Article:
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How do I map DAL to DTOs? <updated/>

Oct 19, 2010 at 2:12 PM
Edited Oct 20, 2010 at 2:18 PM


Since I cannot find any documentation on the problem I've had to write my own mapping classes. The problem I have now is that I cannot send the classes created by NHydrate (that I mapped to) to the db, so I'm sure I'm doing something wrong. Has anyone please got some code that shows how I should be mapping to/from the NHydrate created classes? NHydrate looks great and up till now has saved me loads of time/hassle, but if I cannot get a solution in the next day or so I'll have to give up on NHydrate and try another route. 





Hi all,

I want to be able to use the DTOs generated in my DataTransfer library throughout my app, and map them across to the business objects only when some database interaction occurs. I can find no (recent) documentation on this, it is possible without me having to write my own mapping classes? Many thanks,



i think I'm having the same problem...



On examining my DTO library, none of the collection references are present. For example I have a class fooDTO.cs that should contain a collection of barDTO.cs, but it does not. do I need to add these collections myself?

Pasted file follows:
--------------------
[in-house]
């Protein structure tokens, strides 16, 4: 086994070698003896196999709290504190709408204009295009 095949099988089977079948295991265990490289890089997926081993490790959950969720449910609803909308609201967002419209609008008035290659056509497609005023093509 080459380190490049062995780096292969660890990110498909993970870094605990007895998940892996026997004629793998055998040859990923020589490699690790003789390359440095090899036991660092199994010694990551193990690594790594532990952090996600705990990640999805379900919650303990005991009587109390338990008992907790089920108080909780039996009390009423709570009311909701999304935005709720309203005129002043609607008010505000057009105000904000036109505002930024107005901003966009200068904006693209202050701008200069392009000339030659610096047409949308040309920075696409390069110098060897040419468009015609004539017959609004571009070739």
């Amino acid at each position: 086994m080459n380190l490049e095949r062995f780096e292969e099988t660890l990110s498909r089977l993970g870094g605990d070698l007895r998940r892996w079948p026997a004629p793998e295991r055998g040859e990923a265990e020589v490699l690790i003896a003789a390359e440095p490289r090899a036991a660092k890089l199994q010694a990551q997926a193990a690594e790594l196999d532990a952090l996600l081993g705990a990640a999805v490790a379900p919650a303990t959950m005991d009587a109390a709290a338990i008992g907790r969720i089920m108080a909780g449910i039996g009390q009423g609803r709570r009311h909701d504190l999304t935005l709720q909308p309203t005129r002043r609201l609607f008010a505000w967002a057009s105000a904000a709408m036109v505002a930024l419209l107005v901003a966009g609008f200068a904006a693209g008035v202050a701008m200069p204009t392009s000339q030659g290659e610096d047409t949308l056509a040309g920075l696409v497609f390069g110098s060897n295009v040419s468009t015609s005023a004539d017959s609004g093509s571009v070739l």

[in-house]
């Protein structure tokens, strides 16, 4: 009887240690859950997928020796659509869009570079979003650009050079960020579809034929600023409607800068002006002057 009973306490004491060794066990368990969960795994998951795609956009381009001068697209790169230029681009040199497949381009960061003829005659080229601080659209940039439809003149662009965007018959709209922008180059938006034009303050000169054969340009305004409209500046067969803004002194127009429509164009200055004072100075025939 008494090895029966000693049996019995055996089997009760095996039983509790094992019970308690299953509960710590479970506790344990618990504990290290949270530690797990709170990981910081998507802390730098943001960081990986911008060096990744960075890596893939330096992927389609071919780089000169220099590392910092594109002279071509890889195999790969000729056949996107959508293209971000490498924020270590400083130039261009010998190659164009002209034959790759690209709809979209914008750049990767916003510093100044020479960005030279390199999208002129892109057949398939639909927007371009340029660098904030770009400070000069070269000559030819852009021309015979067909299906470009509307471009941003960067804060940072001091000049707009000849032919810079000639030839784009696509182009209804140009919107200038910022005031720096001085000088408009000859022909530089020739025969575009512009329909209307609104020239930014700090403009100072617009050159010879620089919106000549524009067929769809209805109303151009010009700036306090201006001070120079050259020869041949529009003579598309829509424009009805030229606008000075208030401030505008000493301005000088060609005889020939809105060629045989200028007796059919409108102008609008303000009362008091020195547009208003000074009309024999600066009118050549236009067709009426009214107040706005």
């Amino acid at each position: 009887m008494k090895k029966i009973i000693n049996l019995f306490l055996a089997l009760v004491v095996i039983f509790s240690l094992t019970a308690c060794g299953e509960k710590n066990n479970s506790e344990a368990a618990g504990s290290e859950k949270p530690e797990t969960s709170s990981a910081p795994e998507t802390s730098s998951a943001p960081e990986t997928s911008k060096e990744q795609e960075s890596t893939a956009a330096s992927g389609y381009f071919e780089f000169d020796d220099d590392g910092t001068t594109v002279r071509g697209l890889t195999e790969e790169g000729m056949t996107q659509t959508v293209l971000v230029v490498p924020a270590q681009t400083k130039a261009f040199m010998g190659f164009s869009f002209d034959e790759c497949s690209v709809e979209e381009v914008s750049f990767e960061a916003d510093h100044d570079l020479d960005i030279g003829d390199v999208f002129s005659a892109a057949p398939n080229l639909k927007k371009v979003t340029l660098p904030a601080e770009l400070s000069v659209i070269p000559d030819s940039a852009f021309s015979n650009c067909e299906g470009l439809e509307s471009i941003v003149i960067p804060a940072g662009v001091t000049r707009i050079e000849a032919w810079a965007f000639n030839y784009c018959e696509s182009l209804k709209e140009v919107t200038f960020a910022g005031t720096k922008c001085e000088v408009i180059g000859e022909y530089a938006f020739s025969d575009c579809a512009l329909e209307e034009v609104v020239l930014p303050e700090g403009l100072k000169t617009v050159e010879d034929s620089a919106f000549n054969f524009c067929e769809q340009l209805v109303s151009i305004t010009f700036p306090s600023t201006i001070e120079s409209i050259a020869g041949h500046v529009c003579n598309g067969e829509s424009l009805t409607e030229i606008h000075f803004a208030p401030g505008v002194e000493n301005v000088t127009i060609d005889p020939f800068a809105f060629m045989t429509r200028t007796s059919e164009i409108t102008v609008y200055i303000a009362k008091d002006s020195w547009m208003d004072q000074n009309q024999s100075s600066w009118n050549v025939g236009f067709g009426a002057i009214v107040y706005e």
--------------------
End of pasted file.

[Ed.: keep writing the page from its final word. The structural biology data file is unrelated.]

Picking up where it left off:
Oct 20, 2010 at 2:26 PM

Hi Matt - I'm about as new here as you, so don't have many answers, but I did see this which gives a couple of examples of persistence with DTOs:

Essentially, there isn't a built in collection with DTO objects - you use the c# List object instead.

Hope that helps


Oct 20, 2010 at 2:33 PM

Thanks for responding Iain, I've been through that doc. I just need some examples of how to map from my DTO classes to the NHydrate created classes. I guess I'll keep digging away in the generated code, see if I can see what the problem is...

Oct 20, 2010 at 3:18 PM

Try this:

// I run this in the constructor for my controller code

ConfigurationManager.AppSettings["ProxyAssembly"] = @"Company.Project.DALProxy"; // This tells the DTO layer which proxy to use

// The DAL proxy does the mapping to the DAL to save the object


// This code runs where I do the save

using Company.Project.DataTransfer;

 using Company.Project.Service.IOCExtensions;

personDTO.Persist(); // This does the save


That's it!


Oct 20, 2010 at 3:37 PM

Huzzah! It only flippin' worked (apologies for the casual swearing)!

I'll redo my mapping to work off the DTO objects. Many thanks for your help,


Oct 20, 2010 at 3:47 PM

As Columbo said, "Just one more thing... "

As I mentioned in an earlier post, "On examining my DTO library, none of the collection references are present. For example I have a class fooDTO.cs that should contain a collection of barDTO.cs, but it does not. do I need to add these collections myself?"

So do I just add

List<bar> myList = new List<bar>()

to the partial fooDTO class? Will this allow the whole object graph (since, in turn bar.cs also contains a collection class) to be saved in one move? 

Oct 20, 2010 at 4:08 PM

Hi Matt, have a look again at the link I sent you earlier - there's an example there of how to handle collections of sub-objects - it's very brief, but should hopefully be enough to get you going